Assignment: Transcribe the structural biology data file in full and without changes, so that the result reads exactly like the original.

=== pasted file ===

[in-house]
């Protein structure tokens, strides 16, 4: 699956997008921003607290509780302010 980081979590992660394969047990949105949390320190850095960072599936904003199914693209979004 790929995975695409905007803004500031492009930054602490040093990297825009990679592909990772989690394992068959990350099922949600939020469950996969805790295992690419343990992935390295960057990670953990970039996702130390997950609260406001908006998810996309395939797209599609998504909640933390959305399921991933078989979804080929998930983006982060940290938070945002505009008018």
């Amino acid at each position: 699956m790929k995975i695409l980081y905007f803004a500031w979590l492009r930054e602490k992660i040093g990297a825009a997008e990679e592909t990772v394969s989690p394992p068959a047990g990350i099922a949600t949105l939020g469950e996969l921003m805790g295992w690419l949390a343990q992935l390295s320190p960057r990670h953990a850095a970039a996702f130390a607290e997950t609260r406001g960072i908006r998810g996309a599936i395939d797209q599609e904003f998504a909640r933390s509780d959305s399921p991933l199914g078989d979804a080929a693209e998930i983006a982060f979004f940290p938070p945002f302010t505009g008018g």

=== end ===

[in-house]
């Protein structure tokens, strides 16, 4: 699956997008921003607290509780302010 980081979590992660394969047990949105949390320190850095960072599936904003199914693209979004 790929995975695409905007803004500031492009930054602490040093990297825009990679592909990772989690394992068959990350099922949600939020469950996969805790295992690419343990992935390295960057990670953990970039996702130390997950609260406001908006998810996309395939797209599609998504909640933390959305399921991933078989979804080929998930983006982060940290938070945002505009008018």
């Amino acid at each position: 699956m790929k995975i695409l980081y905007f803004a500031w979590l492009r930054e602490k992660i040093g990297a825009a997008e990679e592909t990772v394969s989690p394992p068959a047990g990350i099922a949600t949105l939020g469950e996969l921003m805790g295992w690419l949390a343990q992935l390295s320190p960057r990670h953990a850095a970039a996702f130390a607290e997950t609260r406001g960072i908006r998810g996309a599936i395939d797209q599609e904003f998504a909640r933390s509780d959305s399921p991933l199914g078989d979804a080929a693209e998930i983006a982060f979004f940290p938070p945002f302010t505009g008018g």